November 16, 2006

Pakistan MP’s Vote to Amend Controversial Sharia Law for Victims of Rape

BBC News

Pakistan’s six-party opposition Islamic alliance is threatening a campaign of countrywide protests over amendments to the country’s strict rape laws.

The MMA alliance says its members will resign from national and provincial assemblies after MPs voted that rape should no longer fall under Sharia law. President Pervez Musharraf in a television speech said the Islamists were isolated on the issue.

The Sharia laws have been widely criticised by human rights groups.

The lower house of the parliament voted overwhelmingly on Wednesday to amend the controversial Sharia law that dates back to 1979.

Until now, rape cases were dealt with in Sharia courts. Victims had to have four male witnesses to the crime – if not, they faced prosecution for adultery.

US pressure

Under the amended law, the civil courts will be able to try rape cases according to the British-influenced penal code.

The MMA parties boycotted the vote, saying the bill encouraged “free sex.” . They also accuse President Musharraf of pleasing foreign powers.

In its Thursday meeting in Islamabad, the MMA’s supreme council decided that all the alliance’s members would resign from the national parliament and provincial assemblies.

Senior MMA leader Liaquat Baloch said this would take place after further meetings on 6 and 7 December.

“They have given free leave to adulterers and fornicators, and those who would spread evil in society,” he said.

The MMA found themselves politically isolated by the vote.

Former prime minister Benazir Bhutto’s Pakistan People’s Party (PPP) voted for the amendment.

Pakistan Muslim League Nawaz (PMLN), led by another former prime minister, Nawaz Sharif, abstained, although it had indicated earlier that it would support the MMA on the issue.

Both the leaders are bitterly opposed to President Musharraf’s government and the military’s role in politics.

The two parties are partners in the opposition Alliance for Restoration of Democracy (ARD) that seeks to oust the president.


The ARD and MMA have occasionally joined forces in anti-government campaigns, and both have been working towards a grand anti-Pervez Musharraf alliance.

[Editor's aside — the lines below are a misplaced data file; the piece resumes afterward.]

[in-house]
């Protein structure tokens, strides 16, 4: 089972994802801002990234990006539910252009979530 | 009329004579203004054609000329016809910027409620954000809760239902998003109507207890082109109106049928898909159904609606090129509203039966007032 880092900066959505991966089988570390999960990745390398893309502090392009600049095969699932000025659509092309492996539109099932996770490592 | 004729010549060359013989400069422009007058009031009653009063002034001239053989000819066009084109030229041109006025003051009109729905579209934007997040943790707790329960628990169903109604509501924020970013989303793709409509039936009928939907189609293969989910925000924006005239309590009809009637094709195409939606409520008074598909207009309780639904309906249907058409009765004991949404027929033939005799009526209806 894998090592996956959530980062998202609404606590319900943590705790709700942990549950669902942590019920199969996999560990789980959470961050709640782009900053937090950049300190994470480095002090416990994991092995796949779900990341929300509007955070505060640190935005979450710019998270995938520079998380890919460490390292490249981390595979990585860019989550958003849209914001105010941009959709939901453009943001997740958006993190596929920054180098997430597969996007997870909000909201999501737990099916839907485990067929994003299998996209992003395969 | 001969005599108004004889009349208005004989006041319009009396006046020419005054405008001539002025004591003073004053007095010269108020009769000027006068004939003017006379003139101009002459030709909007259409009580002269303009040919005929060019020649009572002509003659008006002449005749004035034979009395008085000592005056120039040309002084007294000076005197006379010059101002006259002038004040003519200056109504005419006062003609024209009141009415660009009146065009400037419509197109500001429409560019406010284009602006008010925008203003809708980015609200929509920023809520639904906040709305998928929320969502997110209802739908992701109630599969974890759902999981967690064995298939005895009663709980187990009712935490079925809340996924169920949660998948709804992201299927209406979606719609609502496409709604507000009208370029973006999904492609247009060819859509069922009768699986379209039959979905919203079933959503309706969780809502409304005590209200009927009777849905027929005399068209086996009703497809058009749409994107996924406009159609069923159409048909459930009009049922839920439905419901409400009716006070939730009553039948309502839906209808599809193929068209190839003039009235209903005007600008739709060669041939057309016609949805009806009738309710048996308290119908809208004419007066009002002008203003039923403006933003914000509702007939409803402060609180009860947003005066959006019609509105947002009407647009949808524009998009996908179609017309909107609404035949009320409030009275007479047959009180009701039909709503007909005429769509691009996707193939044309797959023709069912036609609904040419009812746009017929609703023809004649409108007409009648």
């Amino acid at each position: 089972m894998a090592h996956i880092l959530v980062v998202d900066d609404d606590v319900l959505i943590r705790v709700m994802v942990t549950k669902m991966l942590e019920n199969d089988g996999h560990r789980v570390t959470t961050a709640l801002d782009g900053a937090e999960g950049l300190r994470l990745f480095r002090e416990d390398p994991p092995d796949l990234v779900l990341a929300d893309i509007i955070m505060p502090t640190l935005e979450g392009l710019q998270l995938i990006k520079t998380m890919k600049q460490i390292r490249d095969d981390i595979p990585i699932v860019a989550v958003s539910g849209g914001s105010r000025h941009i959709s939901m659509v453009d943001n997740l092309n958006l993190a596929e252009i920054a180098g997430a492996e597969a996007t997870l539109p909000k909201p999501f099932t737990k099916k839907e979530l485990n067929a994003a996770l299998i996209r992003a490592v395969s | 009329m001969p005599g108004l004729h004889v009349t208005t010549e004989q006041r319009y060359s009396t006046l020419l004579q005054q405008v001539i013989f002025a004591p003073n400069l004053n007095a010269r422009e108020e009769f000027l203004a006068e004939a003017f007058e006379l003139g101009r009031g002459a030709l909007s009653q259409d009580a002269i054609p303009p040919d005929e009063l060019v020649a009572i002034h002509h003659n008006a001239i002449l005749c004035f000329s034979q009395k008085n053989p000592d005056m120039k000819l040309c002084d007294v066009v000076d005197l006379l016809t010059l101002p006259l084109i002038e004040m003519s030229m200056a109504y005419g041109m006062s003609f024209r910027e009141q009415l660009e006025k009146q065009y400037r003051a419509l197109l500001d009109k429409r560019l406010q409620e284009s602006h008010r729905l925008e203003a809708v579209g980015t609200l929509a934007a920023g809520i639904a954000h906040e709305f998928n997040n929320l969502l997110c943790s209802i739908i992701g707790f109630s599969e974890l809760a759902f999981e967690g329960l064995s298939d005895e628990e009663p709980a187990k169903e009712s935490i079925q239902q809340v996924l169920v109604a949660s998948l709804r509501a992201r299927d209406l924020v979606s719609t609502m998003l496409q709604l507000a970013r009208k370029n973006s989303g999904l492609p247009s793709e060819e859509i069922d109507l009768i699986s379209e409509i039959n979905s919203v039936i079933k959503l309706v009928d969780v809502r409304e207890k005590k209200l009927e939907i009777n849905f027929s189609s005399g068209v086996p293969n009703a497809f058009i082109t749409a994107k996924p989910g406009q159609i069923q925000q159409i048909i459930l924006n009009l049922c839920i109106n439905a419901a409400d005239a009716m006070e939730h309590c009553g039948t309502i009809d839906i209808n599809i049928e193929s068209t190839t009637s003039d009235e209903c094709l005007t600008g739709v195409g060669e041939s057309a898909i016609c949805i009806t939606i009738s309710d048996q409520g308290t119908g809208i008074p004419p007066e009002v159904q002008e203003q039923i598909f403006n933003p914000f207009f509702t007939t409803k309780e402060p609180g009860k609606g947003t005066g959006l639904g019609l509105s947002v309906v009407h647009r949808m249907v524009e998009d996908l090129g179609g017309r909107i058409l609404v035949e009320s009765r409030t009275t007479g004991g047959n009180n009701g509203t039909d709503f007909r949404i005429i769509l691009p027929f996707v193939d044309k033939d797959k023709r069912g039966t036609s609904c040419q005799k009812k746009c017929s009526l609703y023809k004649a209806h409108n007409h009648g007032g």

But the BBC’s M Ilyas Khan says the amendments to the rape laws could drive a wedge between the opposition forces.

Analysts now indicate a re-alignment of political forces ahead of the national elections, expected towards the end of 2007.

Some say the situation, which seemed to be leading to a face-off between the military and the civilian leadership, may now transform into one that pits the Islamists on one side, faced up against the secular political parties and President Musharraf, who argues for a goal of moderate Islam.

But others discount chances of political collaboration between Gen Musharraf and Ms Bhutto.

Attempts to pass a new bill failed in September in the face of angry opposition from the Islamists as well as some sections of Gen Musharraf’s political allies.


The version of the Women’s Protection Bill put before legislators then caused such an outcry that parliament was prorogued.

But the MMA’s top leader in parliament, Maulana Fazlur Rahman, was rather subdued in his opposition of the proposed legislation when it was tabled on Wednesday, media reports said.

A hardline MMA leader, Qazi Hussain Ahmed, did not attend the session at all.

Under the amended bill, rape cases will be tried in civil courts.

Adultery, which has always been illegal, will still be tried by both civil and Sharia courts, depending on which system the complainant chooses.

Religious parties called the new legislation “a harbinger of lewdness and indecency in the country”, and against the strictures of the Koran and Sharia law.

The government has said that some of the MMA’s proposals were included in the bill. The MMA disputes this.

Skip to content